The amendments apply retrospectively to ensure that past decisions are not put at risk of being invalid. This will provide certainty for industry stakeholders with existing decisions and the projects that rely on those decisions. The amendments will also apply to future decisions to avoid similar issues arising.

Turtle and dugong amendments

Turtles and dugong are highly regarded by Australians for their ecological value as well as their cultural and spiritual importance.

All six species of marine turtles found in Australian waters are listed as threatened under the EPBC Act, with loggerhead, leatherback and olive ridleys listed as endangered; while green, hawksbill and flatback turtles are listed as vulnerable. Dugongs and turtles are also listed as both migratory and marine species under the EPBC Act. Further, turtles and dugongs are protected species under the Marine Park Act.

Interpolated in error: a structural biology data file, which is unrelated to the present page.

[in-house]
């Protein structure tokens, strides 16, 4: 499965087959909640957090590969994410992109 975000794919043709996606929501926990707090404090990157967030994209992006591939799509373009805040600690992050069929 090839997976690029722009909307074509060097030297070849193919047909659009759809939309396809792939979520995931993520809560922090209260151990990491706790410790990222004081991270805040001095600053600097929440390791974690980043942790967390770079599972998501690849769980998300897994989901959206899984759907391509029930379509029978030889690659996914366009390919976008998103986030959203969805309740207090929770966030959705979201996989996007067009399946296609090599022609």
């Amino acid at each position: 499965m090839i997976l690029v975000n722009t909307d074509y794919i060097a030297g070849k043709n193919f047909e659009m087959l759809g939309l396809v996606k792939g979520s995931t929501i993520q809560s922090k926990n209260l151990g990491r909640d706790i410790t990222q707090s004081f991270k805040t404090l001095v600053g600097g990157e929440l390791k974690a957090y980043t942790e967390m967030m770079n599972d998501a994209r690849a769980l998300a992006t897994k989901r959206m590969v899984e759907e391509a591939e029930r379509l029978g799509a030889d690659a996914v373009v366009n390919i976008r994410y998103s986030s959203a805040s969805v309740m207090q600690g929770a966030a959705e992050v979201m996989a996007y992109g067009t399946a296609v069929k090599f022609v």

The EPBC Act currently contains various criminal offences relating to the killing, injuring, taking, trading, keeping or moving of turtles and dugongs where they are a listed threatened, migratory or marine species. Likewise, the Marine Park Act currently contains criminal offences and civil penalty provisions which apply to the taking of, or injury to, turtles and dugongs where they are a protected species under that act.

Concerns have been raised with me that the current penalty provisions in the EPBC Act and Marine Park Act are not high enough to protect turtles and dugongs from the increasing threats of poaching, illegal hunting, and illegal transportation and trade.